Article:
Tuesday, July 01, 2008

London Times Online
June 30, 2008
Former President Bush energy adviser says oil is running out
Robin Pagnamenta, Energy and Environment Editor

Of course, oil isn't "running out." What's "running out" is high grade light sweet crude in easy to get places that is inexpensive to refine. What's left is about half the entire historical supply of oil - but it's the sludgy crud at the bottom half of the oil fields that is difficult to refine and has seeped down into hard-to-reach places. This makes it orders of magnitude more expensive to pump out and process than the stuff we have been using - the nice light stuff at the tops of the oil fields that's high grade. Our infrastructure is set up to refine this good stuff, and not the more cruddy stuff at the bottom. That's why we lack capacity to refine more oil right now even if more was pumped out - the refineries are running at capacity and simply can't do any more than they're doing right now. And no oil company is going to waste money building more refineries - by the time they got finished building them, the oil game will be just about played out. They'd never recoup the investment. Nobody is going to throw away money like that - not willingly. Would you invest umpteen-billions dollars in a business you knew would fail in ten years or less? Of course not.

The era of globalisation is over and rocketing energy prices mean the world is poised for the re-emergence of regional economies based on locally produced goods and services, according to a former energy adviser to President Bush and the pioneer of the “peak oil” theory.

Matt Simmons, chief executive of Simmons & Company, a Houston energy consultancy, said that global oil production had peaked in 2005 and was set for a steep decline from present levels of about 85 million barrels per day. “By 2015, I think we would be lucky to be producing 60 million barrels and we should worry about producing only 40 million,” he told The Times.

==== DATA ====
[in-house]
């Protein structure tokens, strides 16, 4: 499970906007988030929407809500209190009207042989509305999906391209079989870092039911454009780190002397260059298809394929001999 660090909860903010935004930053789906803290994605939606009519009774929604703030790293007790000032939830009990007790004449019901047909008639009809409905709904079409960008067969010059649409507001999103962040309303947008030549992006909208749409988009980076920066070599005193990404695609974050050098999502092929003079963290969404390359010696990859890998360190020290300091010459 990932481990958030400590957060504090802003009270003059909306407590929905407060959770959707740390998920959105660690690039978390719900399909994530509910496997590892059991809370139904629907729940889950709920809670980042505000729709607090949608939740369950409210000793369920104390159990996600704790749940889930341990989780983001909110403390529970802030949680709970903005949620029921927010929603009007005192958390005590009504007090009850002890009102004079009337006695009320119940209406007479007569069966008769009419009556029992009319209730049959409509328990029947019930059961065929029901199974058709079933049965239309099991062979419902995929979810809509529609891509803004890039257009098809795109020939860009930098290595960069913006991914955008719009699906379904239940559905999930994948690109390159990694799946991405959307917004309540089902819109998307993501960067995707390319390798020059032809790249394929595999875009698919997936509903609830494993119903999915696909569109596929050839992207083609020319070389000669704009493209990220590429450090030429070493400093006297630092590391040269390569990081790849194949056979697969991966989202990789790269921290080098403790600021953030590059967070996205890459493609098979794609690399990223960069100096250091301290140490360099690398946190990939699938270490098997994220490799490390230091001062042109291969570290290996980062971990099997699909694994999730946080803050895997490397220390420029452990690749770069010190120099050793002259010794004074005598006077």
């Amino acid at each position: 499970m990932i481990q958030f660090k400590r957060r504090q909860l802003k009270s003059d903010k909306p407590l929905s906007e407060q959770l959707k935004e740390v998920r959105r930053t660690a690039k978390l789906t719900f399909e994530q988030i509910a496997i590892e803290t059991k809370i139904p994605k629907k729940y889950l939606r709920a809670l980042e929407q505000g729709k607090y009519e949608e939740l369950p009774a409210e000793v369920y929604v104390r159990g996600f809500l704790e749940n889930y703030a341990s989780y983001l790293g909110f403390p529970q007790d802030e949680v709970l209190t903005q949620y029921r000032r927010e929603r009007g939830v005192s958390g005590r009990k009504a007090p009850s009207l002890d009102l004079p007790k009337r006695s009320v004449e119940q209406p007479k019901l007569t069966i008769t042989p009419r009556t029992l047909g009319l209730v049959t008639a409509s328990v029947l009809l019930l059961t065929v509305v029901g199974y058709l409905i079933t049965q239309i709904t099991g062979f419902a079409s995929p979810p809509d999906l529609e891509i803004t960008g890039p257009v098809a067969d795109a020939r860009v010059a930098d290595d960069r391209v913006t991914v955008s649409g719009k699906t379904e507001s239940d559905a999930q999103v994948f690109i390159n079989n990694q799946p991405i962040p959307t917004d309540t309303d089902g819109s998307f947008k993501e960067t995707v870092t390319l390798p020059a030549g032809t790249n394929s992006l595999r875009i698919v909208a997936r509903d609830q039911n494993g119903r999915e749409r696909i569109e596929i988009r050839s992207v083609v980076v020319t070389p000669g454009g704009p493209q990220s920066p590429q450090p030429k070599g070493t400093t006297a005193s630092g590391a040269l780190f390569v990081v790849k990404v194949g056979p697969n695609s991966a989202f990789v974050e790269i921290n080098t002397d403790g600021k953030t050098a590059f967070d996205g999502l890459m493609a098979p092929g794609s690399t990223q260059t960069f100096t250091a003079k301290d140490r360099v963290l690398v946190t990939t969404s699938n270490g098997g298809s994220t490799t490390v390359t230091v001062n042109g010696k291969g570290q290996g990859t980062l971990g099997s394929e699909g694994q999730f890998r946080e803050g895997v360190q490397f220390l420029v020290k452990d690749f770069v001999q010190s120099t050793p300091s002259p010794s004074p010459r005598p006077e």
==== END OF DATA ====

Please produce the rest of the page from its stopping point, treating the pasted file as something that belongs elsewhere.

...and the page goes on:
FYI, demand right now is actually about 90 million barrels per day, if you include all the countries of the world.

Mr Simmons asserted that this, coupled with soaring global energy demand, meant that world oil prices were likely to continue rising. He said that even at present record highs of more than $140 a barrel, oil remained relatively inexpensive, especially in the US, the world's biggest market. “We are just spoiled rotten in the US,” he said. “It's still cheap.”

Rising prices will force a tectonic shift in the structure of the global economy by destroying the rationale for shipping many goods, such as food, over long distances, he said. “This is already happening. In the US, our local farms, ranches and dairies are booming. They are having a huge comeback.”


And organic and sustainable farming is the fastest growing segment.

Mr Simmons set out a radical vision of the future, envisaging a society in which food and many other essentials are sourced and consumed locally and increasing numbers of people work from home. He claimed that the alternative was increasing political instability and conflict over the planet's diminishing resources. “We are living in an unsustainable society,” he said. “If we don't change we are just going to start fighting one another...So let's just start assuming the worst and plan for it.”

Exactly. We need to position ourselves strategically to be self-sufficient communities as much as possible - to relocalize.

Mr Simmons claimed that many countries had overstated their reserves for political purposes and that so-called flow rates were a better indicator of recoverable volumes. He said that the quality of oil produced by Saudi Arabia and other big exporters was declining.

Not news to anyone who's been paying attention - which apparently doesn't include the vast majority of Americans, who are looking for a scapegoat to blame instead of recognizing that our own greedy, selfish, and unsustainable society has caused this mess. We simply cannot continue to expect to gorge on 40% of the world's oil when we are only about 5% of the world's population. The rest of the world isn't going to stand for it, class. Nor should they.

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